The General Social Care Council has called for greater monitoring of post-qualifying training after it found only 8% of social workers had enrolled on courses in the past three years.
The GSCC, which regulates social work training in England, said about 6,000 practitioners, or 8% of the nation’s 80,000 social workers, had registered for PQ training since the new framework started in 2006.
This is despite a requirement in the code of practice for social care workers to undertake training to improve their knowledge and skills. Employers are also expected to train and develop their staff, although their code of practice, unlike social workers’, is not mandatory.
The regulator’s annual report on social work education for 2008-9, published this week, said the main barriers to wider take-up included a lack of ring-fenced finances, heavy workloads and changes in structures.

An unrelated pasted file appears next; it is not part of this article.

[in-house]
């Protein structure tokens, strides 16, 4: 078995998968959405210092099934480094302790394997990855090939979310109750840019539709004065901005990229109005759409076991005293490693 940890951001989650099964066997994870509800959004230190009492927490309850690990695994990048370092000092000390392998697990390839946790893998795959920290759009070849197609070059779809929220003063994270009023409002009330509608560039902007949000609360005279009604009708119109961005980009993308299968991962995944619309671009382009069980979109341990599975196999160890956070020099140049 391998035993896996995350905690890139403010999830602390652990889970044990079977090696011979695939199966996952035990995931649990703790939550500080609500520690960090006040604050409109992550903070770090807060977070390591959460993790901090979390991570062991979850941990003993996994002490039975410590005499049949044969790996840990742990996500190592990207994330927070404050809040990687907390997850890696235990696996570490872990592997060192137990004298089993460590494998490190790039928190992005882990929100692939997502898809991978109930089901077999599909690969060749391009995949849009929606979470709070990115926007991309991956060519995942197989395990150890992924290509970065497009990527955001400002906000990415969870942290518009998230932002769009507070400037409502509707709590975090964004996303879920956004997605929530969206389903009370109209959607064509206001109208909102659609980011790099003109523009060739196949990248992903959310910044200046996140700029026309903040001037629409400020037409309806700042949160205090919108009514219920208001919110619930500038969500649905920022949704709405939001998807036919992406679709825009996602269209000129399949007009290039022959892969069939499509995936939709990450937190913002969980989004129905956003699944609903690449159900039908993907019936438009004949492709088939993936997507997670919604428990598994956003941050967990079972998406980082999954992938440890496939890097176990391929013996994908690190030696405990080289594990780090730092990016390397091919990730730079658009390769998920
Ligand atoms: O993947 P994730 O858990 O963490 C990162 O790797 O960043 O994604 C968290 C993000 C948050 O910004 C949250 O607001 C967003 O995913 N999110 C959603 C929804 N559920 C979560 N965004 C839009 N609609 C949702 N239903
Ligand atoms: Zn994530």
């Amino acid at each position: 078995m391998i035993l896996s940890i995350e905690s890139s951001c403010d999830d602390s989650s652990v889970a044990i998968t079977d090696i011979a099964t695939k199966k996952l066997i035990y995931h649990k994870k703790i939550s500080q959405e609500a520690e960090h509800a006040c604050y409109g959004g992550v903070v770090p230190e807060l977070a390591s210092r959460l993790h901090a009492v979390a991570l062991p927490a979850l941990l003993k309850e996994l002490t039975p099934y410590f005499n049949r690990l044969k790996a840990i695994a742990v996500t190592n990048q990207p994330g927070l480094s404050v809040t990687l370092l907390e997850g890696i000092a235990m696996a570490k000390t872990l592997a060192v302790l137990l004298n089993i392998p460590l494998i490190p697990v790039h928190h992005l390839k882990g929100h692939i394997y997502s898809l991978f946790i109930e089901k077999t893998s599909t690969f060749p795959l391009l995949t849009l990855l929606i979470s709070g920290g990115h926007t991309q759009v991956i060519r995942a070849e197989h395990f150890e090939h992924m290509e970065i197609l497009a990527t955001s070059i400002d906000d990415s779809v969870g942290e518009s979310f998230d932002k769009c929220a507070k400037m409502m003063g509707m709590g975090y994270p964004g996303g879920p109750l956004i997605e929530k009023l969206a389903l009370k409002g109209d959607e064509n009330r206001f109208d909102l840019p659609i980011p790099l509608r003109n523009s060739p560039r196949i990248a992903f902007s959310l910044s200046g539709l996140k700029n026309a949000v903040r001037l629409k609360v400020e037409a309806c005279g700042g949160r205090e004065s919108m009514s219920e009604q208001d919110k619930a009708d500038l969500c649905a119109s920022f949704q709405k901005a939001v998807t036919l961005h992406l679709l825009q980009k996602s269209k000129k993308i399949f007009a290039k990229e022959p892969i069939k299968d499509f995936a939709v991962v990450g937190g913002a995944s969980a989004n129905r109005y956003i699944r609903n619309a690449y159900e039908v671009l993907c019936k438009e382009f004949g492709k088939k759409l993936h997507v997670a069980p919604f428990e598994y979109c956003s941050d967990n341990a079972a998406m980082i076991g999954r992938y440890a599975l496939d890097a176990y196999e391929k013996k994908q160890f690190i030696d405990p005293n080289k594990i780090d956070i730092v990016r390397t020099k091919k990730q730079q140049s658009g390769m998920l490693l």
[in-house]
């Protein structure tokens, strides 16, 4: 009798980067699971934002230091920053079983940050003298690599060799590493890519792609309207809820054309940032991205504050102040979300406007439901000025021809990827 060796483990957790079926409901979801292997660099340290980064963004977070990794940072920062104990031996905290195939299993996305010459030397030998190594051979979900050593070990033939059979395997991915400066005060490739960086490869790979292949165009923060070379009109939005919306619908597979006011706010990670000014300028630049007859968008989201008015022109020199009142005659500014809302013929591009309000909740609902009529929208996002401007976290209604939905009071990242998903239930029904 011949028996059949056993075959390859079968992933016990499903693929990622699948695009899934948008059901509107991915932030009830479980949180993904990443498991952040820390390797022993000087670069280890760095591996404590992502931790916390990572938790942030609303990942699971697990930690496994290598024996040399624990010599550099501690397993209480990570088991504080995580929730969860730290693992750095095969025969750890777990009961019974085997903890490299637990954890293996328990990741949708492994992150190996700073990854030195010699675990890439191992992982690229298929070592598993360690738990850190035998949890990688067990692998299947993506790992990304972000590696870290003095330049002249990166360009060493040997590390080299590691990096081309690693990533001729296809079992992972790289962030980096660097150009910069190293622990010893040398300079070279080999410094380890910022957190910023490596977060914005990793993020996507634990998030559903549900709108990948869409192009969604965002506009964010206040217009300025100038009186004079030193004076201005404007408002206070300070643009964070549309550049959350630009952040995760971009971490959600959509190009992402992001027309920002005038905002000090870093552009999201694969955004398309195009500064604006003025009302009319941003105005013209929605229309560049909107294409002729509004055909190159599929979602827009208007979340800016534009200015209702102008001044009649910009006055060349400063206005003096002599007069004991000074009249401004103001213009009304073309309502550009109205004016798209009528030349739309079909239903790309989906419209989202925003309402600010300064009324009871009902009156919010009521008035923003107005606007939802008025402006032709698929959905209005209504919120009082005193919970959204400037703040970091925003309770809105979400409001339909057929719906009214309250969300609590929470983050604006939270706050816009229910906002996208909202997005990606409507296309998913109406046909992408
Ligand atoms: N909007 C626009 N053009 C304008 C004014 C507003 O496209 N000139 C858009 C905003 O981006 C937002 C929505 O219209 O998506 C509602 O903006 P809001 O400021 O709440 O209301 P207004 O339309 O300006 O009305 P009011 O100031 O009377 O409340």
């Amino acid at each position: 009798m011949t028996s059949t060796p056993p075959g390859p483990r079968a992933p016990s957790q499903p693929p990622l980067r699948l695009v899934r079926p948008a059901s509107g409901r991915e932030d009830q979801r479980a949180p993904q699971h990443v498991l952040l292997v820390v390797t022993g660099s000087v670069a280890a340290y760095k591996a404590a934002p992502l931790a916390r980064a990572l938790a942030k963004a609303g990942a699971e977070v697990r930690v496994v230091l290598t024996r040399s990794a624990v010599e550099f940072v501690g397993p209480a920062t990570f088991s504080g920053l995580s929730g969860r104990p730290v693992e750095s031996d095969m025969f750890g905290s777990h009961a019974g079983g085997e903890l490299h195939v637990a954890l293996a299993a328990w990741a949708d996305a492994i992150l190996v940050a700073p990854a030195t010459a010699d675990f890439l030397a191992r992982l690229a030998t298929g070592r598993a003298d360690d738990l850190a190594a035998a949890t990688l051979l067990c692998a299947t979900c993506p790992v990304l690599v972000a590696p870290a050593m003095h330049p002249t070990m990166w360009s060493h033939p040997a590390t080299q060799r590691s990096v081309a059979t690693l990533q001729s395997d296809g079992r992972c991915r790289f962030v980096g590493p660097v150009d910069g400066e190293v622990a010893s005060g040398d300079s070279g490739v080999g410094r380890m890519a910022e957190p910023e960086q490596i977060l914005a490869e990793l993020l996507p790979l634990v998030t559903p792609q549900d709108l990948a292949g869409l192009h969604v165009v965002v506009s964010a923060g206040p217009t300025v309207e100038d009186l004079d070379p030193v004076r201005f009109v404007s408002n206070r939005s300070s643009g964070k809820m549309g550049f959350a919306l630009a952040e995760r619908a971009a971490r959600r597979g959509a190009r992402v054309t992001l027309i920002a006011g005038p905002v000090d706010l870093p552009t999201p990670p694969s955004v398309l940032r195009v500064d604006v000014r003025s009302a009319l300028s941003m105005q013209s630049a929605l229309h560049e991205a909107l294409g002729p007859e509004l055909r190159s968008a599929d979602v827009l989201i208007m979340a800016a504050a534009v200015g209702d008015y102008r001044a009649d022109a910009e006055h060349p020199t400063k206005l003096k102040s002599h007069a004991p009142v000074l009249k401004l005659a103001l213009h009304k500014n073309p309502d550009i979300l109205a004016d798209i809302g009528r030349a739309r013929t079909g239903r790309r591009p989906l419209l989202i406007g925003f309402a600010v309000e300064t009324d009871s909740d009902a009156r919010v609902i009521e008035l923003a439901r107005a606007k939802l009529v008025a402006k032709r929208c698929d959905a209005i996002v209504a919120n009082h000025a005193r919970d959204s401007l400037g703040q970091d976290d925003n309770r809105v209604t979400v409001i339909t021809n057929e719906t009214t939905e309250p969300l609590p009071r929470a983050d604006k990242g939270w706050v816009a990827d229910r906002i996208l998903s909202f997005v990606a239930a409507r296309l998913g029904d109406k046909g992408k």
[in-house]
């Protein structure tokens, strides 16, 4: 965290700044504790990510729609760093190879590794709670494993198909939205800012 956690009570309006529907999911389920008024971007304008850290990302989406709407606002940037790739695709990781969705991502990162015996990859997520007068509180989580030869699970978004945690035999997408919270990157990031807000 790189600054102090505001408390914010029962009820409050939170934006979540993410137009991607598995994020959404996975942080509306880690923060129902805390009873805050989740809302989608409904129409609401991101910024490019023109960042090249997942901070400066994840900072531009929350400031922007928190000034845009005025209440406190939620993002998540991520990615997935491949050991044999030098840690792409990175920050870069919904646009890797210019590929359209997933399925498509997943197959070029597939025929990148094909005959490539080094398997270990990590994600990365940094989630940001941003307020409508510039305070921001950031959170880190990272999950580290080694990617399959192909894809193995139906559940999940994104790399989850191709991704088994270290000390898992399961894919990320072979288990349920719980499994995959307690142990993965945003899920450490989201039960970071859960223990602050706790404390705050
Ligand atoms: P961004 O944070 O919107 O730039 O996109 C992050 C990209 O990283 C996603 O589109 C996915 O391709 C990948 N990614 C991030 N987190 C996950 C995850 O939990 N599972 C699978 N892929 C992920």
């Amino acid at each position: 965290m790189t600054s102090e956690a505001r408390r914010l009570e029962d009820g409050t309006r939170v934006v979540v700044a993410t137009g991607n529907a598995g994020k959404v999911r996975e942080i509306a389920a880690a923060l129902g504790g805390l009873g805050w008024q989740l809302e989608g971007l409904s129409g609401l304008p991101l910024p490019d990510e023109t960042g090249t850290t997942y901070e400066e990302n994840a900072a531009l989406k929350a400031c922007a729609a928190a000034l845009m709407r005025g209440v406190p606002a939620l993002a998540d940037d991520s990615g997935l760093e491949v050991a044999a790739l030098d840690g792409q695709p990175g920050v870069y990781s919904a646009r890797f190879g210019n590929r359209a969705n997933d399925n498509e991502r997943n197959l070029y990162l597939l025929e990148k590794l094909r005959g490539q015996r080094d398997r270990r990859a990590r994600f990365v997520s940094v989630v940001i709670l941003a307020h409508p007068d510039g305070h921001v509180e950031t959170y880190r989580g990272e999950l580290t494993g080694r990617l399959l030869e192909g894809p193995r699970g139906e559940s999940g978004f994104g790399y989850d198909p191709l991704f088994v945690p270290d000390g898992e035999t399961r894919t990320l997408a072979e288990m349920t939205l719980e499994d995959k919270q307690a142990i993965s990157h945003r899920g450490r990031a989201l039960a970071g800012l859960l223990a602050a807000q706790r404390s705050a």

The report said “the availability and take-up of courses across the country needs continued monitoringto ensure supply matches demand”. It raised concerns about the availability of leadership and management programmes, which accounted for 11% of the 286 approved courses.
The creation of a coherent national continuous professional development framework is one of 15 strands of the Social Work Reform Programme for England.
Ray Jones, professor of social work at Kingston University, blamed the poor take-up on a trend towards centralised training departments in local authorities and the lack of a formal requirement to undertake PQ training.
“In recent years we’ve lost some of the commitment in the partnership between employers at the top of the organisation and PQ course providers,” he said.
The GSCC’s report also found that, although most students found placements, difficulties in sourcing statutory placements had extended beyond children’s services to include adults’ and mental health services.